A U.S. study found that religious people are less stressed and tend to live four years longer on average than atheists.
Study authors believe that being more socially involved, practicing gratitude, and praying largely account for the longevity boost seen in churchgoers. Also, religious people are less likely to abuse drugs and alcohol, smoke, and lead a promiscuous life.
Researchers at Ohio State University sifted through more than 1,000 obituaries in 42 states. They divided the deceased into two groups: those who were religiously affiliated and those who were not.
Obituaries usually include info on marital status, religious views, hobbies, habits, and other activities, which are not included in census data.
The findings appeared this week in the journal Social Psychological and Personality Science.
Initially, researchers found that religious people live 5.64 more years on average than atheists. After the study results were adjusted for other factors, like sex and marital status, the figure dropped to 3.82 years.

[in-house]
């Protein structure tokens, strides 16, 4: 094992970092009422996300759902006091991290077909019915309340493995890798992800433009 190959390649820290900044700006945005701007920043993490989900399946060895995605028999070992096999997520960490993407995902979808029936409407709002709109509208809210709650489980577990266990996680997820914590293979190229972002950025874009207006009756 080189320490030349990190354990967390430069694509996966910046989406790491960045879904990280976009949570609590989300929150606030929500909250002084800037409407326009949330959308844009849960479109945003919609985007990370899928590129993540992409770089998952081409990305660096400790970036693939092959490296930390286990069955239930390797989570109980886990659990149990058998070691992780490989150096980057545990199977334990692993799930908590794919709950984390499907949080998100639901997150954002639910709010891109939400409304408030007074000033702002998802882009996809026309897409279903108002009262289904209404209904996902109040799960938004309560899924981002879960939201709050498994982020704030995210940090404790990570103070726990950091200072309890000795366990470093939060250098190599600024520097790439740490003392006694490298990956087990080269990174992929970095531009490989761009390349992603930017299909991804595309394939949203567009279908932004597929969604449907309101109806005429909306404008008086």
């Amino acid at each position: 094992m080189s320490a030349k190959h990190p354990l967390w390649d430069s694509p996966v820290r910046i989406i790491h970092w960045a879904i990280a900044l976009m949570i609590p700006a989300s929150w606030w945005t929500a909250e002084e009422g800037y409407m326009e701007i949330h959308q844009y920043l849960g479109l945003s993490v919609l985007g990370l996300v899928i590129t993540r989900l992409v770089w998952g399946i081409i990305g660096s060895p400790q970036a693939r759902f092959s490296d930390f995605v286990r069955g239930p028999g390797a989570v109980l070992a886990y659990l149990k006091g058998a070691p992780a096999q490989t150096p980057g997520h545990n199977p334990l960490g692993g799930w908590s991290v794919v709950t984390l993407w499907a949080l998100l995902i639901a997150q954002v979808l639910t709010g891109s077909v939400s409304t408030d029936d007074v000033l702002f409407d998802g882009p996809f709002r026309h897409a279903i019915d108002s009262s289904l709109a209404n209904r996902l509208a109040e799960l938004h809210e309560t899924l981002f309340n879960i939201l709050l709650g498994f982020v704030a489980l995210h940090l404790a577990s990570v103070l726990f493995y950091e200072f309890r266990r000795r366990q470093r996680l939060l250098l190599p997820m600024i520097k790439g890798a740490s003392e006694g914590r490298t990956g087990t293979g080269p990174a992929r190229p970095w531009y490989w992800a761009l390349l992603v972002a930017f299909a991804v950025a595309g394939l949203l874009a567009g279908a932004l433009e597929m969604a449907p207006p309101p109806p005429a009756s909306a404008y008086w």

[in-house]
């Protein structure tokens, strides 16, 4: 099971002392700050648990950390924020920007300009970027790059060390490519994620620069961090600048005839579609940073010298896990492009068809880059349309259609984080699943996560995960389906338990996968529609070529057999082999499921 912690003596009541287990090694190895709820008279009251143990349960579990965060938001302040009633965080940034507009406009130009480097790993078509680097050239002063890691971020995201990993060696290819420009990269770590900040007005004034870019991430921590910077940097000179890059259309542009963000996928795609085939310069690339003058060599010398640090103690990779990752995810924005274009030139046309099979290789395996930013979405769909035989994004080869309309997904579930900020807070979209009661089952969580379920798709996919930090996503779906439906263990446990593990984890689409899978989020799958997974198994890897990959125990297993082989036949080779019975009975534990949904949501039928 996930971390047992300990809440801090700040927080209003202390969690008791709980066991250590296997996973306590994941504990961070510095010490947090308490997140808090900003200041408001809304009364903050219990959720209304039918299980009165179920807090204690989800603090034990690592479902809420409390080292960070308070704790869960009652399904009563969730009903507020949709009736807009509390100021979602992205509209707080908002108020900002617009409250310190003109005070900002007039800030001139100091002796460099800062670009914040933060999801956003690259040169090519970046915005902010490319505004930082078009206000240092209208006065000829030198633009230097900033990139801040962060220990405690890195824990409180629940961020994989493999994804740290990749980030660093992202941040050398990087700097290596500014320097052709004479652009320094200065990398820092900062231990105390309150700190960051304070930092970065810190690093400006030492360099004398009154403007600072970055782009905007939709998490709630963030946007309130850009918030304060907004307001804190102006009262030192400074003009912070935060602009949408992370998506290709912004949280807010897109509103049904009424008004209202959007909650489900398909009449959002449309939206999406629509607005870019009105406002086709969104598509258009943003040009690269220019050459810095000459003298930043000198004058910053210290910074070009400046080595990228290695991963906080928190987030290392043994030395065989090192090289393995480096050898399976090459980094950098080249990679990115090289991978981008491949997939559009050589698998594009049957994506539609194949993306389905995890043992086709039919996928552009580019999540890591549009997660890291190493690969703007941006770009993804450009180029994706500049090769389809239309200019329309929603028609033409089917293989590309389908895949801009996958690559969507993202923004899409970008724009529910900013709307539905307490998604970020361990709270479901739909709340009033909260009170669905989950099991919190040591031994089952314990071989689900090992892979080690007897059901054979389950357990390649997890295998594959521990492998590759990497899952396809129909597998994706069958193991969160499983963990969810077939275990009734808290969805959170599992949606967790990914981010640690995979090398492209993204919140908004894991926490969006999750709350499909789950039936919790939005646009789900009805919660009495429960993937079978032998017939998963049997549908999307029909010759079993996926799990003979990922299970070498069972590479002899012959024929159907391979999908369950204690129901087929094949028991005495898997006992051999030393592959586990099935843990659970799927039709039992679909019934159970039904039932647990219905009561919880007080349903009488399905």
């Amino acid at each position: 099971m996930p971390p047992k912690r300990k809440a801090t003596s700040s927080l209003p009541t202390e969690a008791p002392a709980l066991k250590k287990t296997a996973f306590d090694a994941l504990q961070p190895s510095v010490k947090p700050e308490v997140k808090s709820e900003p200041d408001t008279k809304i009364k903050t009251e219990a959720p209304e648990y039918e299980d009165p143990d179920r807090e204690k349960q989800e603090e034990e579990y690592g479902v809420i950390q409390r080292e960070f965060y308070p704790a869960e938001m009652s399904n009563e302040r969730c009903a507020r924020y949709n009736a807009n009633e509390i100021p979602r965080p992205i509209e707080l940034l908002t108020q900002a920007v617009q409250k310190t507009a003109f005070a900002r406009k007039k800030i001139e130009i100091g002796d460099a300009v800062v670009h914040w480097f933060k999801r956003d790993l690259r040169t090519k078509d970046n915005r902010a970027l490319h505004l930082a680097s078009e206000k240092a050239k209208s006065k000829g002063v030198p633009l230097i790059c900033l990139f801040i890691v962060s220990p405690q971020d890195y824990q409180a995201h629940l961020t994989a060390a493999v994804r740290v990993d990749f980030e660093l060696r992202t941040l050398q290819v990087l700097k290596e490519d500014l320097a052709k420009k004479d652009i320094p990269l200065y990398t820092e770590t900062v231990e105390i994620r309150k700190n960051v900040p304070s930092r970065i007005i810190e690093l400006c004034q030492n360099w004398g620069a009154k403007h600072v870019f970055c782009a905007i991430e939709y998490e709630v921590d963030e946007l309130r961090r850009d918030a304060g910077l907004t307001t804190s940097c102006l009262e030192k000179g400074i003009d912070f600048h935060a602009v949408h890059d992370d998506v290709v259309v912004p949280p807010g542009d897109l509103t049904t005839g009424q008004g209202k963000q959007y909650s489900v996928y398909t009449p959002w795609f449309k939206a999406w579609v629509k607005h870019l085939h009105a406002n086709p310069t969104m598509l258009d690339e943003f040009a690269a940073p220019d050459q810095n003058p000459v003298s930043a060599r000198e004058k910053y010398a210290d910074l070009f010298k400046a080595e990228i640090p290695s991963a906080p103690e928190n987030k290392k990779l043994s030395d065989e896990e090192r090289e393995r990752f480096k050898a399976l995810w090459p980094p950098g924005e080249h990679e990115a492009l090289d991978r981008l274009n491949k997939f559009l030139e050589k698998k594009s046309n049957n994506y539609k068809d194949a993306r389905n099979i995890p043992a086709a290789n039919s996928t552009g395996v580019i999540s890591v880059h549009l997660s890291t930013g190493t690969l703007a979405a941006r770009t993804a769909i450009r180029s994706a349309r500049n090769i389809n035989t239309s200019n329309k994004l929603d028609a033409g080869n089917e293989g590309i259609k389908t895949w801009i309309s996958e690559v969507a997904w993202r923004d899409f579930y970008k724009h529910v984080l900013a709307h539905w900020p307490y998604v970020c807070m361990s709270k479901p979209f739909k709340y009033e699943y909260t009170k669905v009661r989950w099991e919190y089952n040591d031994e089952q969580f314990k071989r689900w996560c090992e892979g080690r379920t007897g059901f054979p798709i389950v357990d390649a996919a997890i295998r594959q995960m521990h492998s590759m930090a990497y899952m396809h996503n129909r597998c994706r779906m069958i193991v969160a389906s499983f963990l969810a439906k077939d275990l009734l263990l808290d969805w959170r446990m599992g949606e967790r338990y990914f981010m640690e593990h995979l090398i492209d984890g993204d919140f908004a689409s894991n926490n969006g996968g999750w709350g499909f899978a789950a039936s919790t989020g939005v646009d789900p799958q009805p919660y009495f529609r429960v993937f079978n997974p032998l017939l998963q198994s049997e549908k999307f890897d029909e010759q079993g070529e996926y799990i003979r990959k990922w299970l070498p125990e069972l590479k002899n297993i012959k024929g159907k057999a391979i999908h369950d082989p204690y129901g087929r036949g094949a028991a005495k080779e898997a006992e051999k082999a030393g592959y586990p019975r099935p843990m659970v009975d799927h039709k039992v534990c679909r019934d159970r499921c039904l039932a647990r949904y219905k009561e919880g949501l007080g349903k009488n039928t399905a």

Religious Participation Tied to Longer Life
Scientists adjusted the findings for marriage rates because marriage has been found to trim risk of disease and to prolong life expectancy.
The study provides persuasive evidence that there is a relationship between religious participation and how long a person lives,
noted senior researcher Prof. Baldwin Way.
A separate study revealed that churchgoers might live even longer than those who do not believe in God. After sifting through 500 obituaries in Iowa, scientists reported a longevity boost of 6.48 years in local religious folks. The boost was greater since most of those people lived in Des Moines, a religious area, researchers think.
Study authors also noted that religious affiliation is often tied to more social activities, which can lower the risk of loneliness and makes people more physically active. However, social activities accounted for only a fraction of the longevity boost.
Being religious has other benefits as prayer and practicing gratitude on a daily basis can be powerful stress-reducing methods.
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